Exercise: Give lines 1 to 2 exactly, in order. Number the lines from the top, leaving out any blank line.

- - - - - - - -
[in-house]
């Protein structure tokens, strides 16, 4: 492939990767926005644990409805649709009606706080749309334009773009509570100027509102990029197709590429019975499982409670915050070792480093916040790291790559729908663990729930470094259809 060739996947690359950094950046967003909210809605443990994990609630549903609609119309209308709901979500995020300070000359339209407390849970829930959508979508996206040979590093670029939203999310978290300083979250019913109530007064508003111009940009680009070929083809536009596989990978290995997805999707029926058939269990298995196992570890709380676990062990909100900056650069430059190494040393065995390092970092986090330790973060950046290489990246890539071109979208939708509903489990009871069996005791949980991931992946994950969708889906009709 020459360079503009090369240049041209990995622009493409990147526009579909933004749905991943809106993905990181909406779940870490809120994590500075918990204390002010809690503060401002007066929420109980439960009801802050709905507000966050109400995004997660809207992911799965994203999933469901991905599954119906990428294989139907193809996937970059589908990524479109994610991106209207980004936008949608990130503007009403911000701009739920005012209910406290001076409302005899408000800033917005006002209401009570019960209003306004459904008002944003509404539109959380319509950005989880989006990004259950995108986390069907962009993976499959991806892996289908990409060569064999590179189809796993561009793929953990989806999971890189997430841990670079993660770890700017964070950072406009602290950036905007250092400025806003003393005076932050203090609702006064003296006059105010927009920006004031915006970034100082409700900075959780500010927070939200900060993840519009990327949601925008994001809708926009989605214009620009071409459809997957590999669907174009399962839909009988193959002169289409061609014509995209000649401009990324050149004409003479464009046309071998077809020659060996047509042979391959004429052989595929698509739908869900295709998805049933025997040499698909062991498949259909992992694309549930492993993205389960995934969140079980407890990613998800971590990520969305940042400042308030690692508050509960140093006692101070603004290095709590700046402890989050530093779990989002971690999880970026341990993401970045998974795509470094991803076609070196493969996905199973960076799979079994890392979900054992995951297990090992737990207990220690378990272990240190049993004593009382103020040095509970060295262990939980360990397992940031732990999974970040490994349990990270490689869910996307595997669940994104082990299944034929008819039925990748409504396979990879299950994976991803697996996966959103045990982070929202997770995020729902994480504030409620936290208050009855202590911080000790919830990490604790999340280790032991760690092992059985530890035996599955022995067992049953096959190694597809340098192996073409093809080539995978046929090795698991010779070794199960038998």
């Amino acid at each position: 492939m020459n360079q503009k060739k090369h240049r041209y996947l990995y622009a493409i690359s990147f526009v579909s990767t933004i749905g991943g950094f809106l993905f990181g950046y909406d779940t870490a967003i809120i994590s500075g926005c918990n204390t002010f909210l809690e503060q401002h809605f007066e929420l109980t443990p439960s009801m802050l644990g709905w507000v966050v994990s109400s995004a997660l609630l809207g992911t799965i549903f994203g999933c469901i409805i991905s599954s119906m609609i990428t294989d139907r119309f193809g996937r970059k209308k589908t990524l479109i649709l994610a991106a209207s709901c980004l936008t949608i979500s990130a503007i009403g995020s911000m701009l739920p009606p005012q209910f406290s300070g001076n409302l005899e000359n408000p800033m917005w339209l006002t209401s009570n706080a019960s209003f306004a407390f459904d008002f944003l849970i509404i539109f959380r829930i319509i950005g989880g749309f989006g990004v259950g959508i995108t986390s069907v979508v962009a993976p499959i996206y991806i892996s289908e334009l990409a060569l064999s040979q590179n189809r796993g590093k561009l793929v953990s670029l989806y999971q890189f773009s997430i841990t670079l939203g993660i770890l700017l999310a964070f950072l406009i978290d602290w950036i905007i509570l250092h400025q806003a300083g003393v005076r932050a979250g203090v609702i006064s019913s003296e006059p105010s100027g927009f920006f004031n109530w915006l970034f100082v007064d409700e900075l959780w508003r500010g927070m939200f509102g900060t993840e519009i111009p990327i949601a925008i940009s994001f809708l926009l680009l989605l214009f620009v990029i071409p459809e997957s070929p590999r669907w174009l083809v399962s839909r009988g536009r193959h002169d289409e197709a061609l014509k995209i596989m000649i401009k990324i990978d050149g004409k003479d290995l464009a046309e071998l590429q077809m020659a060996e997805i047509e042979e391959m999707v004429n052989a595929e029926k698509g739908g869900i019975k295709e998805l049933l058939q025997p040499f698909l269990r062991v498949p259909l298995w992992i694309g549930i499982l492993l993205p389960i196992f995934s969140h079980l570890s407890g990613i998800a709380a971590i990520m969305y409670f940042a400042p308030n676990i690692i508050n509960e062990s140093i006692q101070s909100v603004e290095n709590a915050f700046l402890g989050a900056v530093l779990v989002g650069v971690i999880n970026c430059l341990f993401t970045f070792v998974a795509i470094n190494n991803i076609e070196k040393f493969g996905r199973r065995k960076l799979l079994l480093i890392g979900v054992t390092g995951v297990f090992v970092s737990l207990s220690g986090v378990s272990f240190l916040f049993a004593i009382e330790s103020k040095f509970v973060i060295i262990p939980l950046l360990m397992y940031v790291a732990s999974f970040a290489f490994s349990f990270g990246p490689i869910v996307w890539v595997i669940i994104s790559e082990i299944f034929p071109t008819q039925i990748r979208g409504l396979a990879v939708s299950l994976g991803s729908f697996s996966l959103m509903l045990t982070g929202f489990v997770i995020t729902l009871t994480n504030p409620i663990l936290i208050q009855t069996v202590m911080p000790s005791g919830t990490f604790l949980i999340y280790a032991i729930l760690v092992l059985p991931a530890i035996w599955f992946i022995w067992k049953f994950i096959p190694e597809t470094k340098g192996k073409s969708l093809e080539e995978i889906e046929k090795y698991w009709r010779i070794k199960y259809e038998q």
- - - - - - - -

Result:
[in-house]
């Protein structure tokens, strides 16, 4: 492939990767926005644990409805649709009606706080749309334009773009509570100027509102990029197709590429019975499982409670915050070792480093916040790291790559729908663990729930470094259809 060739996947690359950094950046967003909210809605443990994990609630549903609609119309209308709901979500995020300070000359339209407390849970829930959508979508996206040979590093670029939203999310978290300083979250019913109530007064508003111009940009680009070929083809536009596989990978290995997805999707029926058939269990298995196992570890709380676990062990909100900056650069430059190494040393065995390092970092986090330790973060950046290489990246890539071109979208939708509903489990009871069996005791949980991931992946994950969708889906009709 020459360079503009090369240049041209990995622009493409990147526009579909933004749905991943809106993905990181909406779940870490809120994590500075918990204390002010809690503060401002007066929420109980439960009801802050709905507000966050109400995004997660809207992911799965994203999933469901991905599954119906990428294989139907193809996937970059589908990524479109994610991106209207980004936008949608990130503007009403911000701009739920005012209910406290001076409302005899408000800033917005006002209401009570019960209003306004459904008002944003509404539109959380319509950005989880989006990004259950995108986390069907962009993976499959991806892996289908990409060569064999590179189809796993561009793929953990989806999971890189997430841990670079993660770890700017964070950072406009602290950036905007250092400025806003003393005076932050203090609702006064003296006059105010927009920006004031915006970034100082409700900075959780500010927070939200900060993840519009990327949601925008994001809708926009989605214009620009071409459809997957590999669907174009399962839909009988193959002169289409061609014509995209000649401009990324050149004409003479464009046309071998077809020659060996047509042979391959004429052989595929698509739908869900295709998805049933025997040499698909062991498949259909992992694309549930492993993205389960995934969140079980407890990613998800971590990520969305940042400042308030690692508050509960140093006692101070603004290095709590700046402890989050530093779990989002971690999880970026341990993401970045998974795509470094991803076609070196493969996905199973960076799979079994890392979900054992995951297990090992737990207990220690378990272990240190049993004593009382103020040095509970060295262990939980360990397992940031732990999974970040490994349990990270490689869910996307595997669940994104082990299944034929008819039925990748409504396979990879299950994976991803697996996966959103045990982070929202997770995020729902994480504030409620936290208050009855202590911080000790919830990490604790999340280790032991760690092992059985530890035996599955022995067992049953096959190694597809340098192996073409093809080539995978046929090795698991010779070794199960038998």